Bonds can be issued on either an unsecured or secured (asset-backed) basis. Debentures, subordinated debentures, and income bonds form the major categories of unsecured bonds, whereas mortgage bonds represent the most common type of secured long-term debt instrument.
The word debenture usually applies to the unsecured bonds of a corporation. Because debentures are not secured by any specific company property, the debenture holder becomes a general creditor of the firm in the event of company liquidation. Therefore, investors look to the earning power of the firm as their primary security. Although the bonds are unsecured, debenture holders are afforded some protection by the restrictions imposed in the bond indenture, particularly any negative-pledge clause, which precludes the corporation from pledging any of its assets (not already pledged) to other creditors.
This provision safeguards the investor in that the borrowerâ€™s assets will not be additionally restricted. Because debenture holders must look to the general credit of the borrower to meet principal and interest payments, typically only well established and creditworthy companies are able to issue debentures.
Subordinated debentures represent unsecured debt with a claim to assets that ranks behind all debt senior to these debentures. In the event of liquidation, subordinated debenture holders usually receive settlement only if all senior creditors are paid the full amount owed them. These subordinated debenture holders would still rank ahead of preferred and common stock holders in the event of liquidation. The existence of subordinated debt may work to the advantage of senior bondholders because senior holders are able to assume the claims of the subordinated holders. To illustrate, suppose that a corporation is liquidated for $600,000. It had $400,000 in straight debenture outstanding, $400,000 in subordinated debentures outstanding, and $400,000 in obligations owed to general creditors. One might suppose that the straight debenture holders and the general creditors would have an equal and prior claim in liquidation â€“ that each would receive $300,000. The fact (of law) is that the straight debenture holders are entitled to use the subordinated debenture holdersâ€™ claims, giving them $800,000 in total claims for purposes of determining a partial repayment. As a result they are entitled to two-thirds ($800,000/$1,200,000) of the liquidating value, or $400,000, whereas the general creditors are entitled to only one-third ($400,000/$1,200,000) of the liquidating value, or $200,000.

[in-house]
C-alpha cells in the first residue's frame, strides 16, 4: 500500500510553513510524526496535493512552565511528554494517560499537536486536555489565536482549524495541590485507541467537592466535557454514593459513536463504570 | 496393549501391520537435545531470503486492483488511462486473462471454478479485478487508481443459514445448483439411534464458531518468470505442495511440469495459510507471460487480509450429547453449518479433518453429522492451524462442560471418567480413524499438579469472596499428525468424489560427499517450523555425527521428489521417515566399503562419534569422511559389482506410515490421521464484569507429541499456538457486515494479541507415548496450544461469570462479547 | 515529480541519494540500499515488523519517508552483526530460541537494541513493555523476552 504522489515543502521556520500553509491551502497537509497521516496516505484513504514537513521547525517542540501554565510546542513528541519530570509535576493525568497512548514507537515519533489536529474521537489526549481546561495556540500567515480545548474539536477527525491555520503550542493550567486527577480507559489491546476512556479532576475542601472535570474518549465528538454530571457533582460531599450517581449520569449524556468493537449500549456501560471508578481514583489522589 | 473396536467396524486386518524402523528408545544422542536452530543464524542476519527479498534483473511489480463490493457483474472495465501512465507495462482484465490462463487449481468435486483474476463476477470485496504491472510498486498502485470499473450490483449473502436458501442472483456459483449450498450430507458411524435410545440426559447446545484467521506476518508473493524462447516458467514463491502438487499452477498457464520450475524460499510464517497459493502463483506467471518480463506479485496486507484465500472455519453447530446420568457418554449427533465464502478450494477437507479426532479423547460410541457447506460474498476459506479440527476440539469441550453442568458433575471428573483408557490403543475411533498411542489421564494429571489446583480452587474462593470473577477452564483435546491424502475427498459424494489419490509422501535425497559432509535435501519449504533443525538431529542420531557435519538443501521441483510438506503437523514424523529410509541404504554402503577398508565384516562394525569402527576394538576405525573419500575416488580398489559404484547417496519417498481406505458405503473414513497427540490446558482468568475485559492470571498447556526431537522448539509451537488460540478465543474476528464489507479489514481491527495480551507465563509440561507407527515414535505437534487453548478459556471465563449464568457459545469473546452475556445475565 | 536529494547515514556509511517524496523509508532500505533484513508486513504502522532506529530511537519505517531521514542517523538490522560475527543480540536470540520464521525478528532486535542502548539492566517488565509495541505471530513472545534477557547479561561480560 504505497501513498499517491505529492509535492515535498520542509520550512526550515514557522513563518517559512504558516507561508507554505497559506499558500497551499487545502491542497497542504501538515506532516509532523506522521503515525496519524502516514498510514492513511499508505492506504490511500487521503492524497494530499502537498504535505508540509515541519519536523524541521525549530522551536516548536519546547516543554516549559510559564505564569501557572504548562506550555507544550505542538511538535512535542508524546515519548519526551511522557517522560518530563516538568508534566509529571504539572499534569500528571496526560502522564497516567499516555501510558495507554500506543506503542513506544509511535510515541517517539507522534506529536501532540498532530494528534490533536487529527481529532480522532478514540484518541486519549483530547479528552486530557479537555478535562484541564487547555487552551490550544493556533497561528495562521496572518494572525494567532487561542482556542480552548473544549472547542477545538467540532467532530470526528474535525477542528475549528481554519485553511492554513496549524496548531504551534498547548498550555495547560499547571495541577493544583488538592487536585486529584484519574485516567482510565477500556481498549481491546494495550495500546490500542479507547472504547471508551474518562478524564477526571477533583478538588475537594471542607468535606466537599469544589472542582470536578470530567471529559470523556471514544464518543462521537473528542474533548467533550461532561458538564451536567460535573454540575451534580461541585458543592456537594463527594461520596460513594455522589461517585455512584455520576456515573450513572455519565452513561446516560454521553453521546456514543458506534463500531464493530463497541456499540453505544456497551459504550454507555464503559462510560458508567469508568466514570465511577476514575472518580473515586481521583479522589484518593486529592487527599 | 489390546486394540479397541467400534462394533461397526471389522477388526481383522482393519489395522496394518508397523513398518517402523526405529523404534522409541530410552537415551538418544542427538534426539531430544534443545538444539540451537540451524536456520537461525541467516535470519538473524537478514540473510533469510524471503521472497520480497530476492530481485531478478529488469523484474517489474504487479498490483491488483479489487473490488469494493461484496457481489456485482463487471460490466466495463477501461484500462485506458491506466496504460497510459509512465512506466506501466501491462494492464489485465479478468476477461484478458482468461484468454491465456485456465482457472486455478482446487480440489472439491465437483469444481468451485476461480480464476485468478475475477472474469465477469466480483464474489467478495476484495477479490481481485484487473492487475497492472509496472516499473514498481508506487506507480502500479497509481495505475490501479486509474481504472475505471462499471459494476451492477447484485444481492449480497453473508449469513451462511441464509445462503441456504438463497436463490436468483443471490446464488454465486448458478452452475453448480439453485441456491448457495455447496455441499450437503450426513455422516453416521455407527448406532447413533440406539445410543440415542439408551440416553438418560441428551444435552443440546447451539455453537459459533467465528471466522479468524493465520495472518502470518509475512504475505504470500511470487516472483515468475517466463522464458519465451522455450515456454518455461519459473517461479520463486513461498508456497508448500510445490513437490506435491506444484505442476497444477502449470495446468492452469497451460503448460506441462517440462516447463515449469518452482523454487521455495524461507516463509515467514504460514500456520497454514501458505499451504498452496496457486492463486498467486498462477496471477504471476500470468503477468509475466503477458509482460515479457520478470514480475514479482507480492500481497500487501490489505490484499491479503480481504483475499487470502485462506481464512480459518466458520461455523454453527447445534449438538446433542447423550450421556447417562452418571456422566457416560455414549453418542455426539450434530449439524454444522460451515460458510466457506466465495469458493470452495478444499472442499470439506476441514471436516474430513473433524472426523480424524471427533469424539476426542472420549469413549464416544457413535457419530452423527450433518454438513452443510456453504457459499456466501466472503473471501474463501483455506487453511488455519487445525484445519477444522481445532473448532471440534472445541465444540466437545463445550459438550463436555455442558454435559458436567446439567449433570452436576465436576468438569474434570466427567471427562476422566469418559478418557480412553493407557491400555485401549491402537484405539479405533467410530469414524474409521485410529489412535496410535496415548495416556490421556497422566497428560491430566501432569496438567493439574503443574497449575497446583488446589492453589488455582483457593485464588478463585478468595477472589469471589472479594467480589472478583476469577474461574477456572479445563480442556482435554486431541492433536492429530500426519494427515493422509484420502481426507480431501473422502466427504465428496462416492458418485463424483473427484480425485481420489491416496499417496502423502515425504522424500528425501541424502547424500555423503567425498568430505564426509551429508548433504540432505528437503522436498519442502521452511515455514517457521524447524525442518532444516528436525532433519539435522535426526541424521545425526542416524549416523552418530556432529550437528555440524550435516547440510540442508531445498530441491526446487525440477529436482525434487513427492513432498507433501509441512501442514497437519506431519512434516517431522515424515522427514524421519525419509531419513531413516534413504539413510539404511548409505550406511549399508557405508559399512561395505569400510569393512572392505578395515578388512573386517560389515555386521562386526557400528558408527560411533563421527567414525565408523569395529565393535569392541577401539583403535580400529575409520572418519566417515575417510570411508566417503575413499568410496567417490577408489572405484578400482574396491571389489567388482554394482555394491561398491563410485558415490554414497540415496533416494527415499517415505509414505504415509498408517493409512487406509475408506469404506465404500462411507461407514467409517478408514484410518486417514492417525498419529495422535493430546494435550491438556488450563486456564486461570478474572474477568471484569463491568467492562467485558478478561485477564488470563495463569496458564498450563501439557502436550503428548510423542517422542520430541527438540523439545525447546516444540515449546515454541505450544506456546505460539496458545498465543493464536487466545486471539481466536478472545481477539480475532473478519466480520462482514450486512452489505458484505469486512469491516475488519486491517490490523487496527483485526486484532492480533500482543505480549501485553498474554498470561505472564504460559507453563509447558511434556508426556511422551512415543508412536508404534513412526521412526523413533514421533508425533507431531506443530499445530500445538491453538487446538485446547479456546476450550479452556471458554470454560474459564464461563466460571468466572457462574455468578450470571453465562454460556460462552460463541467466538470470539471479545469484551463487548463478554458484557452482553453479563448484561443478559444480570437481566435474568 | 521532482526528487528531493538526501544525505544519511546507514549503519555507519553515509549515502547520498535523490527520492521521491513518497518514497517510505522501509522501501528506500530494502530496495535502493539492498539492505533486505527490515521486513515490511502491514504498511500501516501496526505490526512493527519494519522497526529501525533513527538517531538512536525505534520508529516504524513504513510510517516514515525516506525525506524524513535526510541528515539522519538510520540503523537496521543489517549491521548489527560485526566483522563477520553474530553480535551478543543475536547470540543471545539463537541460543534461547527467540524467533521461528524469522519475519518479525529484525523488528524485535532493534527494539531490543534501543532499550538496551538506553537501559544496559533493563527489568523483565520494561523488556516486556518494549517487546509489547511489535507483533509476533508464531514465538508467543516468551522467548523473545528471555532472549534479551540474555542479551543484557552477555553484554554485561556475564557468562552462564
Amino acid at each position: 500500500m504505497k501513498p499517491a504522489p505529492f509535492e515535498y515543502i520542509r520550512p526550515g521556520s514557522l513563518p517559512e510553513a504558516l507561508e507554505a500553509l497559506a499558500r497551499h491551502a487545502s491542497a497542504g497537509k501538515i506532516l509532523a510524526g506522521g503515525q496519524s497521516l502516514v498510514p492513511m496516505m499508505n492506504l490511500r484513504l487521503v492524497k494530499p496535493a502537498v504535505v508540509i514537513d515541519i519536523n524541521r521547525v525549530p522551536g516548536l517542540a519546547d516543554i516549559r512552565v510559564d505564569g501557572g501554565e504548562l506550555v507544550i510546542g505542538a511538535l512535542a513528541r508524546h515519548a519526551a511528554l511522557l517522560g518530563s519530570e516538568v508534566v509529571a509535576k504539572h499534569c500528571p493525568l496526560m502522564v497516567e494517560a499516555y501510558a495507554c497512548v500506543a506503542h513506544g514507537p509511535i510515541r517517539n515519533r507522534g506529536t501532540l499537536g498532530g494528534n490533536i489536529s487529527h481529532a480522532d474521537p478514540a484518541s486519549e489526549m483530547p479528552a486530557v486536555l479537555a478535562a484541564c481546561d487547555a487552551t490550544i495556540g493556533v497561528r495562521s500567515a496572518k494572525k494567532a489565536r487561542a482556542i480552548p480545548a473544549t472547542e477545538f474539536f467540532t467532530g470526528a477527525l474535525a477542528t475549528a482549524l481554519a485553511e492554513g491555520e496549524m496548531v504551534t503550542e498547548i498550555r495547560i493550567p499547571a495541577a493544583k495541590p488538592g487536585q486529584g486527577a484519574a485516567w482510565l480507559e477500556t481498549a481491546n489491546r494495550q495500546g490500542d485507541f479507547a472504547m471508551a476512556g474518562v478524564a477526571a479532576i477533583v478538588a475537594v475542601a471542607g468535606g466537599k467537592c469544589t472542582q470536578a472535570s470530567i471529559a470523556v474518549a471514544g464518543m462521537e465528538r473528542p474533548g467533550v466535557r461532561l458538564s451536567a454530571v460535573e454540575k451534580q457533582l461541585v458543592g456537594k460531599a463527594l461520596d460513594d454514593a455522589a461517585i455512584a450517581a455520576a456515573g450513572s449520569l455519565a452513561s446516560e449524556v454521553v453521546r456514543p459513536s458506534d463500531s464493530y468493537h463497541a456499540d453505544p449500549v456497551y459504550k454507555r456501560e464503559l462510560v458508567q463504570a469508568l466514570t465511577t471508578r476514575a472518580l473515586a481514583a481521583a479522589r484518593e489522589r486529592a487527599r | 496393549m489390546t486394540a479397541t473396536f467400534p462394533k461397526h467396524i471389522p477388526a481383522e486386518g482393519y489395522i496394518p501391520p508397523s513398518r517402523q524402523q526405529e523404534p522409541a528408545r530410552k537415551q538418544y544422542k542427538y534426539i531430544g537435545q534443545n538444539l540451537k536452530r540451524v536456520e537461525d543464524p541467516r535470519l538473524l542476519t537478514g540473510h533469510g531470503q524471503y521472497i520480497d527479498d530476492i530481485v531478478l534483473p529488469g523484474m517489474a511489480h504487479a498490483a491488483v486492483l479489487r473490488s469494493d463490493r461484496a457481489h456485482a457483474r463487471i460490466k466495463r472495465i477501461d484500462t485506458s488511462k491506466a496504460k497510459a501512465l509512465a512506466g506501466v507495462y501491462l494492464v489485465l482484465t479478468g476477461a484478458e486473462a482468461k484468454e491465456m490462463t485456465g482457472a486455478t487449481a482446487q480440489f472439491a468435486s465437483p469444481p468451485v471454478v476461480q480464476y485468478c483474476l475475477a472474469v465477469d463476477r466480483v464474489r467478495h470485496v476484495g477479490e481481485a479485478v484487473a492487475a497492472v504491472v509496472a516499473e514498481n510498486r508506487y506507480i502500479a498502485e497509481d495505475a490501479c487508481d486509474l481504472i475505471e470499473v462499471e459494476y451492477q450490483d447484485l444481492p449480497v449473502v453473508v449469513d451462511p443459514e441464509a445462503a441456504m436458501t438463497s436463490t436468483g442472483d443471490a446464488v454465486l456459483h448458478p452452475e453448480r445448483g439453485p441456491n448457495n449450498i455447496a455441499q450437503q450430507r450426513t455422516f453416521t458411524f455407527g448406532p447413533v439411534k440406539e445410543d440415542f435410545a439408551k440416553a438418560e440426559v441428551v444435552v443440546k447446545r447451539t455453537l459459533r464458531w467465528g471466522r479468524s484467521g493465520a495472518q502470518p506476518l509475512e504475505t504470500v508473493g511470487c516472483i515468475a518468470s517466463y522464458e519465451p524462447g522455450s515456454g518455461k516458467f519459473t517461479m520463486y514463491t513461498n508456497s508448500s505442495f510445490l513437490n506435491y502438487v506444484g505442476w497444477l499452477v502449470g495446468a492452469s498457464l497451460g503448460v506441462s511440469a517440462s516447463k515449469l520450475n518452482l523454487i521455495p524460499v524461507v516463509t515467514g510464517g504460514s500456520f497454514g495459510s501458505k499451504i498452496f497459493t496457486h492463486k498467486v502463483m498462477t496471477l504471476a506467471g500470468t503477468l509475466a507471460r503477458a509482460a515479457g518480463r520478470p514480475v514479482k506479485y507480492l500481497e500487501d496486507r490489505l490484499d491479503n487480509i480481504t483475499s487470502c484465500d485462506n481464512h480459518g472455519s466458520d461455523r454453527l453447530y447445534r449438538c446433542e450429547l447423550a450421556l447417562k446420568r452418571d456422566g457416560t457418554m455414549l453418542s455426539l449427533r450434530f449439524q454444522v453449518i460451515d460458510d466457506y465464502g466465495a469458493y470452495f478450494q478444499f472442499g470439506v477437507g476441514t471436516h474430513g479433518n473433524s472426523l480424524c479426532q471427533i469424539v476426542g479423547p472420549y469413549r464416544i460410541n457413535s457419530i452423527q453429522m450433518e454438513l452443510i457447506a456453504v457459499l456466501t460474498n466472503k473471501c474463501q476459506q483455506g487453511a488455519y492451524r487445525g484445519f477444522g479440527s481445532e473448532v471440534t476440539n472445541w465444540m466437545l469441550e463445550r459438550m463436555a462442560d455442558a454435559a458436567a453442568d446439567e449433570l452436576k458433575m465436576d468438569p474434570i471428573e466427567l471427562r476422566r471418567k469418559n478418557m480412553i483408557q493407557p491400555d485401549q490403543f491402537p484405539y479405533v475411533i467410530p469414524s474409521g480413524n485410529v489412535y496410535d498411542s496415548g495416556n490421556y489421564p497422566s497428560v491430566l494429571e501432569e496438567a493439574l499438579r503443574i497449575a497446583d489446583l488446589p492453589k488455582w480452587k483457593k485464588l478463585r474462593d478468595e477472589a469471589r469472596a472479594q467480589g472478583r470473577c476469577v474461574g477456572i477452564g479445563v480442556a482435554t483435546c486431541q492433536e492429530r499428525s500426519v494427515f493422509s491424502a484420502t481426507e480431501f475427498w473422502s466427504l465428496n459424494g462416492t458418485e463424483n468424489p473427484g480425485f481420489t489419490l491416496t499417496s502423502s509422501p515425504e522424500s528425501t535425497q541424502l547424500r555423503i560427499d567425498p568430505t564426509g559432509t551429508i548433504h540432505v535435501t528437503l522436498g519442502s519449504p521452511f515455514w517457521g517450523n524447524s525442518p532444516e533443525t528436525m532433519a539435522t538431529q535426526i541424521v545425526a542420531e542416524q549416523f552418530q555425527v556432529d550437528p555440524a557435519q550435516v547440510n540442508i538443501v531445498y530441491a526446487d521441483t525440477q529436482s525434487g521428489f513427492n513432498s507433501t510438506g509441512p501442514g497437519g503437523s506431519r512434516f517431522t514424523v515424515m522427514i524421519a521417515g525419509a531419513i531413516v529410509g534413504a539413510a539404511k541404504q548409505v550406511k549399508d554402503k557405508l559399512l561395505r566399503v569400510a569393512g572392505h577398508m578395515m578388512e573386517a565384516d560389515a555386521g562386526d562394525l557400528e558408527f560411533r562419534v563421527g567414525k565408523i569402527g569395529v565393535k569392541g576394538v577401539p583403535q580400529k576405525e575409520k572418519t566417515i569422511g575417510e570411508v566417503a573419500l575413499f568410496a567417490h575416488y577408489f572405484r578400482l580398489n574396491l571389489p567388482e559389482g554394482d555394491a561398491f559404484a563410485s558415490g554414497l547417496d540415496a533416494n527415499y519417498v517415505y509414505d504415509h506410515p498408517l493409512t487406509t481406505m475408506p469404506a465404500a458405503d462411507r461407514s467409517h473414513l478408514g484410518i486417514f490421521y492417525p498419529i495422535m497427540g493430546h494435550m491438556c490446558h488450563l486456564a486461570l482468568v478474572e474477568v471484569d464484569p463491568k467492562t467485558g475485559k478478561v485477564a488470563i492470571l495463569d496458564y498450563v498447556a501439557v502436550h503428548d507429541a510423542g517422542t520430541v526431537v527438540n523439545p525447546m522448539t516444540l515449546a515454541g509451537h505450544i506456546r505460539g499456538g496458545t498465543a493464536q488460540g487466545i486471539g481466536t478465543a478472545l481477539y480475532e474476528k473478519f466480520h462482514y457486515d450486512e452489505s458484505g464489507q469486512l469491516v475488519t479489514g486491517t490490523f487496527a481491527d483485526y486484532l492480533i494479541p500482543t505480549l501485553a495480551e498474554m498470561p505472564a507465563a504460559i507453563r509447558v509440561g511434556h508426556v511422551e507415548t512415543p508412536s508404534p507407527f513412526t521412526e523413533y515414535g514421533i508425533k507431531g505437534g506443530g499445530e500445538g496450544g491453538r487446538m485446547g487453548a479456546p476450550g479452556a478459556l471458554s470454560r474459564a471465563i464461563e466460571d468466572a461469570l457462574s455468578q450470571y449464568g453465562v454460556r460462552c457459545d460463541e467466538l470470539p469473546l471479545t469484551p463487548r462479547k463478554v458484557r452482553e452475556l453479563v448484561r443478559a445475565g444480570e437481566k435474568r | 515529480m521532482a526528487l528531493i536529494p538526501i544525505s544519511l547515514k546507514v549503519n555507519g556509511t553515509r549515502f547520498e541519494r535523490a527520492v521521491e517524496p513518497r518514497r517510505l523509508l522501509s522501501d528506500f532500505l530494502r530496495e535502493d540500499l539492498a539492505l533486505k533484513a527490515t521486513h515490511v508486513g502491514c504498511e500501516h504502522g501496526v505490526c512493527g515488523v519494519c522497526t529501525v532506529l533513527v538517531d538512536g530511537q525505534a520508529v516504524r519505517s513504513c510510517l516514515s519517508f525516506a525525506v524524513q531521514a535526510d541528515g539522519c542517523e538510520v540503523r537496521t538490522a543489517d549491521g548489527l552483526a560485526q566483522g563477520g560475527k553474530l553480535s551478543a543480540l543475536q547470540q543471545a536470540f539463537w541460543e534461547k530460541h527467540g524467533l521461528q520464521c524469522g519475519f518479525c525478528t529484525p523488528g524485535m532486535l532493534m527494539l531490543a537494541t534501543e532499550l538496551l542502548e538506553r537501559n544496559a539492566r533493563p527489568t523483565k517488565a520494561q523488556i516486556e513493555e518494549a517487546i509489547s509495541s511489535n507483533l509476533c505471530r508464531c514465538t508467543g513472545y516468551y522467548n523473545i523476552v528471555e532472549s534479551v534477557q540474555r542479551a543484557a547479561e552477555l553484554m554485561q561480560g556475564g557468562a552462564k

Because of the nature of the claim, a subordinated debenture issue has to- provide a yield significantly higher than does a regular debenture issue in order to be attractive to investors. Frequently, subordinated debentures are convertible into common stock. Therefore, this added option feature may allow the convertible subordinated debenture to sell at a yield that is actually less than what the company would have to pay on an ordinary debenture.
A company is obligated to pay interest on an income bond only when the interest is earned. There may be a cumulative feature where unpaid interest in particular year accumulates. If the company does generate earnings in the future, it will have to pay the cumulative interest to the extent that earnings permit.